By Sumner Park – 07/23/17 01:09 PM EDT
Small farm and ranch companies and animal rights activists flew to Washington to meet with lawmakers and push for legislation they say will bring needed reforms to the U.S. Department of Agriculture.
At issue are mandatory USDA fees for so-called checkoff programs. Farmers and ranchers are required to pay for federal programs that help market industry products. The funds have been used for such popular and iconic campaigns as the “Got Milk” ads and the “Beef: It’s What’s for Dinner” campaign.
But critics say those programs promote policies for industrialized agriculture, not small farmers and ranchers. The fly-in on July 19 to 20 was organized by the Humane Society of the United States (HSUS) and Humane Society Legislative Fund.
“The least we are asking for is transparency,” Eric Swafford, Tennessee HSUS state director and a former state representative told The Hill. “No one can see how these checkoff dollars are being spent, and there is no accountability. The system is inherently broken.”
One of the bills, the Opportunities for Fairness in Farming (OFF) Act, would enforce greater transparency on how the funds are used.
The bill has bipartisan support and was introduced by Sens. Mike Lee (R-Utah) and Cory Booker (D- N.J.). Reps. Dave Brat (R-Va.) and Dina Titus (D-Nev.) also working on companion legislation in the House.
“Federal checkoff programs — which impose a mandatory tax on farmers and ranchers — are in desperate need of reform,” Booker told The Hill. “Checkoff programs need to do a better job of spending their dollars in ways that benefit small family farmers, and the legislation that Senator Lee and I have introduced will increase transparency and help restore trust in checkoff program practices.”
The OFF Act would require checkoff programs to publish all budgets and expenditures of funds and to submit periodic audits by the USDA inspector general.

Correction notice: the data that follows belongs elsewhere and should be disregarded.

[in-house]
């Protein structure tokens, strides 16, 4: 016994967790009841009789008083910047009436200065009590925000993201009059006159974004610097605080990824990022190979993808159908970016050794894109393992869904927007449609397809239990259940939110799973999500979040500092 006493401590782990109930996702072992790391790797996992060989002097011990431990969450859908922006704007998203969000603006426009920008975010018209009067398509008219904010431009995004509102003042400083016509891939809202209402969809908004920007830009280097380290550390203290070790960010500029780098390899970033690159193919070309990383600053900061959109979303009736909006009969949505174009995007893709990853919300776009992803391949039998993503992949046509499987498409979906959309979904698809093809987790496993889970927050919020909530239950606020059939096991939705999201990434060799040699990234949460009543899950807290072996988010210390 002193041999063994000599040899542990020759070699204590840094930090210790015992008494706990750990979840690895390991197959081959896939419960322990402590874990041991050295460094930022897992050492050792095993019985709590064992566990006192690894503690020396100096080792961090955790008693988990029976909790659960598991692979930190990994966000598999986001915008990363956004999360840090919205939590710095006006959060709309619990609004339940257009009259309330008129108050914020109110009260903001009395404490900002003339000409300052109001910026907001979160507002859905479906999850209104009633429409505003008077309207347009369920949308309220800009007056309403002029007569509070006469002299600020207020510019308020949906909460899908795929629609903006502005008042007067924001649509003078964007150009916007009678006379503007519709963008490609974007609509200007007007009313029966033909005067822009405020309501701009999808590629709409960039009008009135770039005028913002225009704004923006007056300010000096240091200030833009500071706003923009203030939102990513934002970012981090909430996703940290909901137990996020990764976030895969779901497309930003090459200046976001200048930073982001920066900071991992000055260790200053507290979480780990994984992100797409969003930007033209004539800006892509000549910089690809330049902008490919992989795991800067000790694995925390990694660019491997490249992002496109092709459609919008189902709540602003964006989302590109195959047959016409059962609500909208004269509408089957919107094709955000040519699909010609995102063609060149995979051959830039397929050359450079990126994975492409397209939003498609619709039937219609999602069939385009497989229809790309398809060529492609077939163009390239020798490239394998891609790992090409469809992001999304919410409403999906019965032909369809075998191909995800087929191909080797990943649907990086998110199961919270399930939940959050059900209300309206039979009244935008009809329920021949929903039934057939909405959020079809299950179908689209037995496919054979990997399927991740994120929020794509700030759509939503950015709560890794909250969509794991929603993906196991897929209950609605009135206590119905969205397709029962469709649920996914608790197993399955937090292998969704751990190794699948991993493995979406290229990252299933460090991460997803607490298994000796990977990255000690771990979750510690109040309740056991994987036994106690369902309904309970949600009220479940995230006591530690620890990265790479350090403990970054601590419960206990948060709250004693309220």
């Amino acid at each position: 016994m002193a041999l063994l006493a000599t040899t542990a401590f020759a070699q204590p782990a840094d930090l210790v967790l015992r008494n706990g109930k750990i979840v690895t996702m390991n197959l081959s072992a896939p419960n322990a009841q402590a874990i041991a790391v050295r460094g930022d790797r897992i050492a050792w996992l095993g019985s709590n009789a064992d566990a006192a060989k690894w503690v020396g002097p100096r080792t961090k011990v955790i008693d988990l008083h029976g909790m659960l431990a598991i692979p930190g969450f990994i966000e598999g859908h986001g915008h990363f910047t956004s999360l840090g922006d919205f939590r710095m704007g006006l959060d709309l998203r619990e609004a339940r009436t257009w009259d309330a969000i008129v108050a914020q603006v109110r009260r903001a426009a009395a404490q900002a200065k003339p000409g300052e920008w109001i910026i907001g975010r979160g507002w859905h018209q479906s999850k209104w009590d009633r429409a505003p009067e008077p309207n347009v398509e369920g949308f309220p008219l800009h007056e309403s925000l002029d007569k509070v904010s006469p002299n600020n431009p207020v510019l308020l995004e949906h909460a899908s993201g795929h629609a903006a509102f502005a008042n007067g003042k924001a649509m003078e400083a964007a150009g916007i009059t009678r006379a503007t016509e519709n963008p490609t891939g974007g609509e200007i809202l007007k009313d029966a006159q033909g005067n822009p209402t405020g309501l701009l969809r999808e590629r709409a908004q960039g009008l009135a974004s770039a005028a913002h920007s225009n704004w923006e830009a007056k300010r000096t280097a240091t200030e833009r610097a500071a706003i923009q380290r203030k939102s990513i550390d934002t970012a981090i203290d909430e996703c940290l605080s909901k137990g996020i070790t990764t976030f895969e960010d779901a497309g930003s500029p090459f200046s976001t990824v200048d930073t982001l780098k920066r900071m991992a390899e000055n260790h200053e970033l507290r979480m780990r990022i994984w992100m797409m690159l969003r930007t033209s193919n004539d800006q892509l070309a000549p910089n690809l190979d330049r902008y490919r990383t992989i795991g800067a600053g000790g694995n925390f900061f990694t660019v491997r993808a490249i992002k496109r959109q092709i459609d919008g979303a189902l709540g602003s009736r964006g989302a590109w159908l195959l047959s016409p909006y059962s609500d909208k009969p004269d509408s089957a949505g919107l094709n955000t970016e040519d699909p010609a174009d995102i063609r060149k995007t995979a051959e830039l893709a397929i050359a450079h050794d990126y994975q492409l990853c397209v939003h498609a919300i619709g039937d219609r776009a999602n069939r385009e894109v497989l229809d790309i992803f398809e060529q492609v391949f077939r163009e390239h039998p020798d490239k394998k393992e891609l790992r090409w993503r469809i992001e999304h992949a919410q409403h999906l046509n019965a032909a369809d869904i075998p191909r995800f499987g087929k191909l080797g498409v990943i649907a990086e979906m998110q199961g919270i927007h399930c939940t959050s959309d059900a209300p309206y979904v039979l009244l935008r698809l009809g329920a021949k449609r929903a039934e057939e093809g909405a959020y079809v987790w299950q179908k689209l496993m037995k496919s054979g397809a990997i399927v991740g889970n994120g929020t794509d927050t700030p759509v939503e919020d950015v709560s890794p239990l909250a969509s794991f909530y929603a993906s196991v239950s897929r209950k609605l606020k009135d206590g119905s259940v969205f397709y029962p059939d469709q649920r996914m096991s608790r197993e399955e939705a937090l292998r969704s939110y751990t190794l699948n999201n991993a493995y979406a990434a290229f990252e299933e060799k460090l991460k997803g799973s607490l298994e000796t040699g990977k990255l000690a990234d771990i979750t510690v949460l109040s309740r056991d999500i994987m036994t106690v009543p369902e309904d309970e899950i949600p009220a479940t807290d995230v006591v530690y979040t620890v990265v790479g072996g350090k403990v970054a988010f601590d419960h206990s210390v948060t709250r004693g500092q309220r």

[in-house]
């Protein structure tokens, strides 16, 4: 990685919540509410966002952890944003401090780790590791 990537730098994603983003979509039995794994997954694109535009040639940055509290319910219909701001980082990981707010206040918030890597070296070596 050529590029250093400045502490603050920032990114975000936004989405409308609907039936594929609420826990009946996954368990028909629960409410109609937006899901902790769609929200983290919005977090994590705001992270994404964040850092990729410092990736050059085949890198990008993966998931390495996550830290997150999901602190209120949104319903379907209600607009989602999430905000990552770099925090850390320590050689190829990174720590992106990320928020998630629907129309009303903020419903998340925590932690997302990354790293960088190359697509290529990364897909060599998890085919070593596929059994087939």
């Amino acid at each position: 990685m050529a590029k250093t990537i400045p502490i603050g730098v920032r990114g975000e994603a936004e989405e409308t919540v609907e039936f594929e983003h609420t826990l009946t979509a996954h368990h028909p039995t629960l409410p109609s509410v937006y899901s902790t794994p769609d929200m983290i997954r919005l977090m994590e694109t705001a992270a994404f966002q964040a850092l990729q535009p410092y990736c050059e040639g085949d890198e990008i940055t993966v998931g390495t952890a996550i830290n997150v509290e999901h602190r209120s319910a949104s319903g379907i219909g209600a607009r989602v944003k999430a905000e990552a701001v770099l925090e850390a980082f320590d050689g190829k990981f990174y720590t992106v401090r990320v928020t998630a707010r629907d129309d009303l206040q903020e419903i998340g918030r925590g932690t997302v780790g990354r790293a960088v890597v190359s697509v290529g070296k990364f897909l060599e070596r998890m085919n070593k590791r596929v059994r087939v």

In 2005, checkoff dollars were ruled as government taxes rather than producer fees, but there is no system for auditing those funds.
Those promotional ad campaigns have helped boost American agriculture, but smaller farmers and ranchers say their needs are not being met. They say the funds are also used to lobby for legislation that promotes the interests of big producers and blame lax oversight at the Agriculture Department.
“These funds are being used to lobby for control over the perceived voice of the American farmer,” Swafford said. “Young and alternative farmers are seeking a voice, but are being deprived of the opportunity.”
One example the fly-in attendees pointed to were the Country of Origin Labeling (COOL), which required companies to provide labels informing customers where their meat originated. Small ranchers and farms backed the rule, but it was opposed by larger companies.
Congress repealed the rule in 2015.
“The current system forces responsible farmers to pay into a system of taxes that is used against them,” Mike Weaver, president of the Organization for Competitive Markets, told The Hill. “It’s a game of survival for independent family farmers.”
“We are so behind in our food system because it has taken on an industrialized approach,” Pete Eshelmen, the owner of Joseph Decuis Farm in Indiana, told The Hill.
Amanda Carter, owner of a private family farm in North Carolina, said that there has been a false narrative against alternative agriculture.
Another reform bill, the Voluntary Checkoff Program Participation Act, introduced by Sen. Mike Lee (R-Utah), and Rep. Dave Brat (R-Va.) in the House, would take the OFF Act a step further by prohibiting the compulsory checkoff programs altogether.
Many of the attendees were hopeful the Trump administration would back their push.
“If the Trump administration is serious about draining the swamp, fighting for free enterprise, and getting rid of regulations,” Eshelmen added. “Then this is the chance for them to prove it.”